He was a shaggy, 45kg (99lb) bernese mountain dog, with a thumping, wagging tail, curiosity for all things in nature and an overwhelming excitement when it was time for a walk near his home in the Alps. But Ubac never knew, when he died aged 13, that he would become a literary star in France, the unlikely hero of a surprise bestseller that has become the publishing phenomenon of the year.
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A memoir of Ubac’s joyous life – from chomping his evening meals to his enthusiastic mountain walks and trips in the passenger seat of his owner’s van – has become France’s breakout literary-success of the year.
Cédric Sapin-Defour, a sports teacher and mountain enthusiast, wrote the book, Son odeur après la pluie (His smell after the rain), not just as a tribute to the love humans feel for their pets but also as means of voicing the deep grief that can be felt after a dog’s death, when all that is left is a collar and hairs, and the house seems too big without them.
Despite France’s huge love of pets – the country has an estimated 8 million pet dogs – the publishing world did not anticipate the book’s success. It was released quietly in the spring, with a print run of 4,300 copies and no advertising budget.
But staff in France’s thriving independent bookshop scene began reading it and recommending it. By the end of July it had become a bestseller, selling 70,000 copies, and gained in popularity through the autumn. This month, when it won the 30 millions d’amis literary prize for books about animals, it had sold more than 140,000 copies and is now expected to be a bestselling choice for Christmas and new year gifts.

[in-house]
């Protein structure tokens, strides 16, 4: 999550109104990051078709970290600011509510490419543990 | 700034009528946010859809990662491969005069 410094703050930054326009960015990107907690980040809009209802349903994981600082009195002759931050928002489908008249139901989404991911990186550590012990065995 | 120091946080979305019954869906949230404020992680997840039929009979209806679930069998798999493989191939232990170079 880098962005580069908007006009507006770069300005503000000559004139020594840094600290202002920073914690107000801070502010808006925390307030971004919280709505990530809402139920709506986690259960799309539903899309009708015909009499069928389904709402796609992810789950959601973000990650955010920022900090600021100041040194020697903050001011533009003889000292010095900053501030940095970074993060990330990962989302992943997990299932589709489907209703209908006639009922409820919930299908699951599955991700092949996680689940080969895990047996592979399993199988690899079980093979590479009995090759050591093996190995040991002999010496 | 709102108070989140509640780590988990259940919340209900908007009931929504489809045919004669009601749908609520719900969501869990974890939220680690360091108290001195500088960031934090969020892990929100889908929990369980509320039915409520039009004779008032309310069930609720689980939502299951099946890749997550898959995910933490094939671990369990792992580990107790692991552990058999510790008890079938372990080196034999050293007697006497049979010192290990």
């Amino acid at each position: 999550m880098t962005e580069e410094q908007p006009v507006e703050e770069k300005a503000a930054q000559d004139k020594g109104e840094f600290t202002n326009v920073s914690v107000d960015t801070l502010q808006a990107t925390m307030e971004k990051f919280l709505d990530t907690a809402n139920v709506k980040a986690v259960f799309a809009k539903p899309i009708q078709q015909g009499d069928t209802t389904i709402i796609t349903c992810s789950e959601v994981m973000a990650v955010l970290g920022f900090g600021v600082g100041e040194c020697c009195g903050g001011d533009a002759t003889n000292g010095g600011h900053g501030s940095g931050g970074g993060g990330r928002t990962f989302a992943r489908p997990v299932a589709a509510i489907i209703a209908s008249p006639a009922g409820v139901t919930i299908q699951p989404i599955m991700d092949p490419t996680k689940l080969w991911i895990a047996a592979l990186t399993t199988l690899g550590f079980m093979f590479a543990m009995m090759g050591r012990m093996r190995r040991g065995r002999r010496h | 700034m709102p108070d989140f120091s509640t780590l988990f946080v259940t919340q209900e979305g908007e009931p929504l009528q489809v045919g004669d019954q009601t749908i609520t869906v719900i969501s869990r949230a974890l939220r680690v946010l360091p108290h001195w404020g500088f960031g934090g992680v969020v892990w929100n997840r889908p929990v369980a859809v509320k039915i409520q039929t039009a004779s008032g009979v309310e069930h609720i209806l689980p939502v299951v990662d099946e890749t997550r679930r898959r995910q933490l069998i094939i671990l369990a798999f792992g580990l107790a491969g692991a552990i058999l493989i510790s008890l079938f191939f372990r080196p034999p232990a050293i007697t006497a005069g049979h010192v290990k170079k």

After winning the prize, Sapin-Defour told RTL radio: “I’m very happy to live in a world where a book telling a love story between a man and an animal can find such a big audience … When I meet booksellers and readers, I can see the book means something to them, it comforts and validates this possibility of loving an animal.”
His idea was to state plainly his love for his pet without feeling ridiculous. Sapin-Defour dislikes the words “master” or “owner”, describing himself and Ubac as equals, with all the foibles of an interspecies friendship. “I don’t know why we do our utmost to talk to dogs,” he writes. “Each of us probably secretly dreams of becoming the first human on earth whose dog replies.”
But, because dogs age so much faster than humans, time is stacked against the relationship and the book is also a meditation on death. Grief for pets in our society must be spoken about, not hushed up, Sapin-Defour argues. The often-heard comment “Oh well, you’ll get another dog” is unbearable, he says.
In bookshops from Paris to the south of France, there is now a steady flow of customers asking for “that book about the dog”.
Laure Barros at the Garin bookshop in Chambéry said: “At the start it was described as an unexpected success, but actually lots of booksellers had read it and thought it was magnificent, so it’s a well-deserved success. Booksellers read it and stuck up for it and, thanks to them, it became a media phenomenon. It shows that readers trust booksellers.
“We’ve had lots of people coming in, readers with pets or dogs — they all see themselves in this story. But it’s more than that. I found it extremely well-written, and he manages to make a very simple, basic story – his life with his dog – something totally universal, a reflection on life.”
Manon Andrevon at the bookshop La Librairie des Bauges in Albertville said: “We’re constantly asked about it by customers and it’s already being bought as a Christmas present, everyone is talking about it.”
Aliénor Mauvignier, the owner of a new small, independent bookshop, Comment Dire, in Rennes, said: “It’s a word-of-mouth success that started with booksellers reading and recommending it … People who love dogs, who have an attachment to their pets, see in this book a confirmation of that link they have to their own animal.”